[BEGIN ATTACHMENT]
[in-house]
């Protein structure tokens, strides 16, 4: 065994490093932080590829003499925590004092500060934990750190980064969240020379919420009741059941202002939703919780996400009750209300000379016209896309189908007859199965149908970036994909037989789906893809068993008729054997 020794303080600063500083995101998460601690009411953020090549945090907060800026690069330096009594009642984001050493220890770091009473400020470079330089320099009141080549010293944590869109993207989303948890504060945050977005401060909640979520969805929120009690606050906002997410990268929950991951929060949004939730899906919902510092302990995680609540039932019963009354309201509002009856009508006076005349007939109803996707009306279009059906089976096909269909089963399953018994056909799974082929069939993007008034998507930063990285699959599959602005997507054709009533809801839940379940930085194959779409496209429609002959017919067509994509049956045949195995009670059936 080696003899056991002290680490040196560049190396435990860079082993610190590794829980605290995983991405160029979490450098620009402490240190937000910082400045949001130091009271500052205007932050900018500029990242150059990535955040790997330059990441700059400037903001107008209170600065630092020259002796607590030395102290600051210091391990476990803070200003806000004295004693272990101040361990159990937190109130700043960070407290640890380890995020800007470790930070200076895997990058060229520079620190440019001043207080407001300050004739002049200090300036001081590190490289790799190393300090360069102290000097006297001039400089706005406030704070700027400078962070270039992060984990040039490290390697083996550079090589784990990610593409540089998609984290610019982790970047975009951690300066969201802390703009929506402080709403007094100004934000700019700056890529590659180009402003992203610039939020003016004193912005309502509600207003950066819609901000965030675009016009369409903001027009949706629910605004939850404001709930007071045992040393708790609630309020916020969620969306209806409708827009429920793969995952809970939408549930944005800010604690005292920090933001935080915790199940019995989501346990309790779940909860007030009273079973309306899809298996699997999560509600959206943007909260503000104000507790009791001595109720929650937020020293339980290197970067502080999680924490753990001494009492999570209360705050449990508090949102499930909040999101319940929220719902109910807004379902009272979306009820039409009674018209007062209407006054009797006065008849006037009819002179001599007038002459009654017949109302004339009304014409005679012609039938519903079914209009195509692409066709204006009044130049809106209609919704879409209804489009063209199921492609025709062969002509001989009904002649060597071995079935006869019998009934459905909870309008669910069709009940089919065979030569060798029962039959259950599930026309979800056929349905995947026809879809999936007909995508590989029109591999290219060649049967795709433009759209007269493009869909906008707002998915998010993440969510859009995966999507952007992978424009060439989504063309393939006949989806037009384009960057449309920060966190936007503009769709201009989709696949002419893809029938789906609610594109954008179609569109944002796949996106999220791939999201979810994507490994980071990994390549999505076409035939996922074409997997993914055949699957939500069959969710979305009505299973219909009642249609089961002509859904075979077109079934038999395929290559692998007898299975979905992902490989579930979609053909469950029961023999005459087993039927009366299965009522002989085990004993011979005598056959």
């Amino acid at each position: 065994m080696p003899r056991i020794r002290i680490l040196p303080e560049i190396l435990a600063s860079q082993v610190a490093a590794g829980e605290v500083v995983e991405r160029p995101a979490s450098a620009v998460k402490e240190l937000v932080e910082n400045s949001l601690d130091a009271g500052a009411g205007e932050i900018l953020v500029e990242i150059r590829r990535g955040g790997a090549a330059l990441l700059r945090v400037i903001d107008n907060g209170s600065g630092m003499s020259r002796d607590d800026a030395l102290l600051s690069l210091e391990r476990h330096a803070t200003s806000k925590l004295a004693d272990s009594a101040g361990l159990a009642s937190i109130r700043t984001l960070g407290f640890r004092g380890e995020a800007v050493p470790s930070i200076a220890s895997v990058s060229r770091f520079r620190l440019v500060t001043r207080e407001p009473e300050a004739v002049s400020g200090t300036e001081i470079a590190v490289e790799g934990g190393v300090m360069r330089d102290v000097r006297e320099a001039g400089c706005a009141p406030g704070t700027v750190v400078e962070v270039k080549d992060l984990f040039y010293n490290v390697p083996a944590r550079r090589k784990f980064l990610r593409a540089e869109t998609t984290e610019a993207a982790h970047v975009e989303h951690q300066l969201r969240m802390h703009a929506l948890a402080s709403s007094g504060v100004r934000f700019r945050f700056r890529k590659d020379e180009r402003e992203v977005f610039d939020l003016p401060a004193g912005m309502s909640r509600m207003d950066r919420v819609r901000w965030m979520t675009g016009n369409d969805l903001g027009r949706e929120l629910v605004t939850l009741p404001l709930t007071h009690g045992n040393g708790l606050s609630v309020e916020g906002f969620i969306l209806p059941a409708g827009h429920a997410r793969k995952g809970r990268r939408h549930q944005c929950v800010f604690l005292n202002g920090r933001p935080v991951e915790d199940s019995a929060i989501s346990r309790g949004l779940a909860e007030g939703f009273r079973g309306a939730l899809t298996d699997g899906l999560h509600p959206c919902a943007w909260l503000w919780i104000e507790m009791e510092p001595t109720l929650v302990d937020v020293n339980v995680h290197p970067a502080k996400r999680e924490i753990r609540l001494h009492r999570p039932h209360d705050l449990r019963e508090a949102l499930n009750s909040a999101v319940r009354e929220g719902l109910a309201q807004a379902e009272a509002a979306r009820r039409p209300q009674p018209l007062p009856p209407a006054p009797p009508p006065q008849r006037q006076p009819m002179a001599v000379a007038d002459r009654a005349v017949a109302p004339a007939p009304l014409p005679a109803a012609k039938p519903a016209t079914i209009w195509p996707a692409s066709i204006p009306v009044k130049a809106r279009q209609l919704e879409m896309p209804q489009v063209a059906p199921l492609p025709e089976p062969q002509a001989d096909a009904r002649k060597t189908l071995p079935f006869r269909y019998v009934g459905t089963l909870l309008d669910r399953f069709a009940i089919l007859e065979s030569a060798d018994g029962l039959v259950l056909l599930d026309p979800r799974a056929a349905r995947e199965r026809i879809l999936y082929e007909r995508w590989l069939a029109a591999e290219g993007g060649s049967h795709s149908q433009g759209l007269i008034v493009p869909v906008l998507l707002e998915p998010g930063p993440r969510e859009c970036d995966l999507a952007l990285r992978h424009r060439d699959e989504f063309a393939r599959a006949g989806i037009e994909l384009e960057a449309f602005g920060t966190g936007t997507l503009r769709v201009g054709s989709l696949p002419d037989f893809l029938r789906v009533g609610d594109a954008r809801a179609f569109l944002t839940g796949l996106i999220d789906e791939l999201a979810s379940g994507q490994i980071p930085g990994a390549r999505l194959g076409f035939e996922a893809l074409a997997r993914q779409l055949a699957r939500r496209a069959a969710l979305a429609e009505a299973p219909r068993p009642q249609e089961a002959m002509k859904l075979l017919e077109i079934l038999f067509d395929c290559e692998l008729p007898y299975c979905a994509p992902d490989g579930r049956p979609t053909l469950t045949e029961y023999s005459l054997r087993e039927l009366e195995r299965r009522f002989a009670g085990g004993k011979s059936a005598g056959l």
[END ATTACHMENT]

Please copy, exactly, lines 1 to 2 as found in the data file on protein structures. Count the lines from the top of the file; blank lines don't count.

[in-house]
């Protein structure tokens, strides 16, 4: 065994490093932080590829003499925590004092500060934990750190980064969240020379919420009741059941202002939703919780996400009750209300000379016209896309189908007859199965149908970036994909037989789906893809068993008729054997 020794303080600063500083995101998460601690009411953020090549945090907060800026690069330096009594009642984001050493220890770091009473400020470079330089320099009141080549010293944590869109993207989303948890504060945050977005401060909640979520969805929120009690606050906002997410990268929950991951929060949004939730899906919902510092302990995680609540039932019963009354309201509002009856009508006076005349007939109803996707009306279009059906089976096909269909089963399953018994056909799974082929069939993007008034998507930063990285699959599959602005997507054709009533809801839940379940930085194959779409496209429609002959017919067509994509049956045949195995009670059936 080696003899056991002290680490040196560049190396435990860079082993610190590794829980605290995983991405160029979490450098620009402490240190937000910082400045949001130091009271500052205007932050900018500029990242150059990535955040790997330059990441700059400037903001107008209170600065630092020259002796607590030395102290600051210091391990476990803070200003806000004295004693272990101040361990159990937190109130700043960070407290640890380890995020800007470790930070200076895997990058060229520079620190440019001043207080407001300050004739002049200090300036001081590190490289790799190393300090360069102290000097006297001039400089706005406030704070700027400078962070270039992060984990040039490290390697083996550079090589784990990610593409540089998609984290610019982790970047975009951690300066969201802390703009929506402080709403007094100004934000700019700056890529590659180009402003992203610039939020003016004193912005309502509600207003950066819609901000965030675009016009369409903001027009949706629910605004939850404001709930007071045992040393708790609630309020916020969620969306209806409708827009429920793969995952809970939408549930944005800010604690005292920090933001935080915790199940019995989501346990309790779940909860007030009273079973309306899809298996699997999560509600959206943007909260503000104000507790009791001595109720929650937020020293339980290197970067502080999680924490753990001494009492999570209360705050449990508090949102499930909040999101319940929220719902109910807004379902009272979306009820039409009674018209007062209407006054009797006065008849006037009819002179001599007038002459009654017949109302004339009304014409005679012609039938519903079914209009195509692409066709204006009044130049809106209609919704879409209804489009063209199921492609025709062969002509001989009904002649060597071995079935006869019998009934459905909870309008669910069709009940089919065979030569060798029962039959259950599930026309979800056929349905995947026809879809999936007909995508590989029109591999290219060649049967795709433009759209007269493009869909906008707002998915998010993440969510859009995966999507952007992978424009060439989504063309393939006949989806037009384009960057449309920060966190936007503009769709201009989709696949002419893809029938789906609610594109954008179609569109944002796949996106999220791939999201979810994507490994980071990994390549999505076409035939996922074409997997993914055949699957939500069959969710979305009505299973219909009642249609089961002509859904075979077109079934038999395929290559692998007898299975979905992902490989579930979609053909469950029961023999005459087993039927009366299965009522002989085990004993011979005598056959």